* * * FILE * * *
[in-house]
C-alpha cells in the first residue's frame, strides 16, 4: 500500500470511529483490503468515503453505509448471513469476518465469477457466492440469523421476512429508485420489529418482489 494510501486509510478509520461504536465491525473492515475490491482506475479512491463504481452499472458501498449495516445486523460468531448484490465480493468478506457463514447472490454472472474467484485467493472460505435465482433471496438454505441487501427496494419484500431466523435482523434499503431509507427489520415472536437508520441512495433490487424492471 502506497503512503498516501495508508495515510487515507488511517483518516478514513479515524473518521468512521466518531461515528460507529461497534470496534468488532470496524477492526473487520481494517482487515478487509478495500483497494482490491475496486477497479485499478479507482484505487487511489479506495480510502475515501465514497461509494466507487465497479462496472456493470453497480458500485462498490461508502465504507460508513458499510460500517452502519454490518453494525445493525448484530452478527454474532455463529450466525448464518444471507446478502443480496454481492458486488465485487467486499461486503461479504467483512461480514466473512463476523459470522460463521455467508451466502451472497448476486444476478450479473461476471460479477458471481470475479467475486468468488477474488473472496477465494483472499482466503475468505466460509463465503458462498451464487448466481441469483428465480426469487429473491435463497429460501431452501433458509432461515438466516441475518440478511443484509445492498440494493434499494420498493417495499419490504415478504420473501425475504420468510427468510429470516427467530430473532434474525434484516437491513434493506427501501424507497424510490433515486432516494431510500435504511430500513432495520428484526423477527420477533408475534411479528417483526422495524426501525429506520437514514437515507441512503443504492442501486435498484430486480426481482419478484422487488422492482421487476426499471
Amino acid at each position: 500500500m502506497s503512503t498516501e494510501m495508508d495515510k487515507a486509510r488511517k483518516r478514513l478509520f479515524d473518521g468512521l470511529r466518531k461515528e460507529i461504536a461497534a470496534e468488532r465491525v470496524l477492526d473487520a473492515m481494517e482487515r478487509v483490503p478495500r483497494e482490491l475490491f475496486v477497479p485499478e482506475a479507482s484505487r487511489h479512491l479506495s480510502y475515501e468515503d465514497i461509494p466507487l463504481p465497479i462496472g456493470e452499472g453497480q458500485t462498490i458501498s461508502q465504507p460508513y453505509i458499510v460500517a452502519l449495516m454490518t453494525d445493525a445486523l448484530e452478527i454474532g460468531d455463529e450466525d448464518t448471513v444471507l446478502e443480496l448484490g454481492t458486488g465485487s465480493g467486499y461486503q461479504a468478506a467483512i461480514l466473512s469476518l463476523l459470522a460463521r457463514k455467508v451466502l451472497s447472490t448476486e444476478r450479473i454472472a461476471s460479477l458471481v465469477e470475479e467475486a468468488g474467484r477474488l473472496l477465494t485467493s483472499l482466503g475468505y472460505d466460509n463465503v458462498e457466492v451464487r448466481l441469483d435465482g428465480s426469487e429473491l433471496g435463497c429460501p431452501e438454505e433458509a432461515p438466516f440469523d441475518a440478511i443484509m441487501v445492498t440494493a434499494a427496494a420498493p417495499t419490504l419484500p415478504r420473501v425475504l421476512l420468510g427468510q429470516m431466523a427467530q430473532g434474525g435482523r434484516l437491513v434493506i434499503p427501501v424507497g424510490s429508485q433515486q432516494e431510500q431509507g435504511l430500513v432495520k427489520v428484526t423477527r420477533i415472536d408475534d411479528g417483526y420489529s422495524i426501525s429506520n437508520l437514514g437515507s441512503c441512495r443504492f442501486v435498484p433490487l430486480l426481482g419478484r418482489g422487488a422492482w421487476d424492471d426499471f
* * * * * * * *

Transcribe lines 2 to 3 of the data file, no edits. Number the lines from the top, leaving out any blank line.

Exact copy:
C-alpha cells in the first residue's frame, strides 16, 4: 500500500470511529483490503468515503453505509448471513469476518465469477457466492440469523421476512429508485420489529418482489 494510501486509510478509520461504536465491525473492515475490491482506475479512491463504481452499472458501498449495516445486523460468531448484490465480493468478506457463514447472490454472472474467484485467493472460505435465482433471496438454505441487501427496494419484500431466523435482523434499503431509507427489520415472536437508520441512495433490487424492471 502506497503512503498516501495508508495515510487515507488511517483518516478514513479515524473518521468512521466518531461515528460507529461497534470496534468488532470496524477492526473487520481494517482487515478487509478495500483497494482490491475496486477497479485499478479507482484505487487511489479506495480510502475515501465514497461509494466507487465497479462496472456493470453497480458500485462498490461508502465504507460508513458499510460500517452502519454490518453494525445493525448484530452478527454474532455463529450466525448464518444471507446478502443480496454481492458486488465485487467486499461486503461479504467483512461480514466473512463476523459470522460463521455467508451466502451472497448476486444476478450479473461476471460479477458471481470475479467475486468468488477474488473472496477465494483472499482466503475468505466460509463465503458462498451464487448466481441469483428465480426469487429473491435463497429460501431452501433458509432461515438466516441475518440478511443484509445492498440494493434499494420498493417495499419490504415478504420473501425475504420468510427468510429470516427467530430473532434474525434484516437491513434493506427501501424507497424510490433515486432516494431510500435504511430500513432495520428484526423477527420477533408475534411479528417483526422495524426501525429506520437514514437515507441512503443504492442501486435498484430486480426481482419478484422487488422492482421487476426499471
Amino acid at each position: 500500500m502506497s503512503t498516501e494510501m495508508d495515510k487515507a486509510r488511517k483518516r478514513l478509520f479515524d473518521g468512521l470511529r466518531k461515528e460507529i461504536a461497534a470496534e468488532r465491525v470496524l477492526d473487520a473492515m481494517e482487515r478487509v483490503p478495500r483497494e482490491l475490491f475496486v477497479p485499478e482506475a479507482s484505487r487511489h479512491l479506495s480510502y475515501e468515503d465514497i461509494p466507487l463504481p465497479i462496472g456493470e452499472g453497480q458500485t462498490i458501498s461508502q465504507p460508513y453505509i458499510v460500517a452502519l449495516m454490518t453494525d445493525a445486523l448484530e452478527i454474532g460468531d455463529e450466525d448464518t448471513v444471507l446478502e443480496l448484490g454481492t458486488g465485487s465480493g467486499y461486503q461479504a468478506a467483512i461480514l466473512s469476518l463476523l459470522a460463521r457463514k455467508v451466502l451472497s447472490t448476486e444476478r450479473i454472472a461476471s460479477l458471481v465469477e470475479e467475486a468468488g474467484r477474488l473472496l477465494t485467493s483472499l482466503g475468505y472460505d466460509n463465503v458462498e457466492v451464487r448466481l441469483d435465482g428465480s426469487e429473491l433471496g435463497c429460501p431452501e438454505e433458509a432461515p438466516f440469523d441475518a440478511i443484509m441487501v445492498t440494493a434499494a427496494a420498493p417495499t419490504l419484500p415478504r420473501v425475504l421476512l420468510g427468510q429470516m431466523a427467530q430473532g434474525g435482523r434484516l437491513v434493506i434499503p427501501v424507497g424510490s429508485q433515486q432516494e431510500q431509507g435504511l430500513v432495520k427489520v428484526t423477527r420477533i415472536d408475534d411479528g417483526y420489529s422495524i426501525s429506520n437508520l437514514g437515507s441512503c441512495r443504492f442501486v435498484p433490487l430486480l426481482g419478484r418482489g422487488a422492482w421487476d424492471d426499471f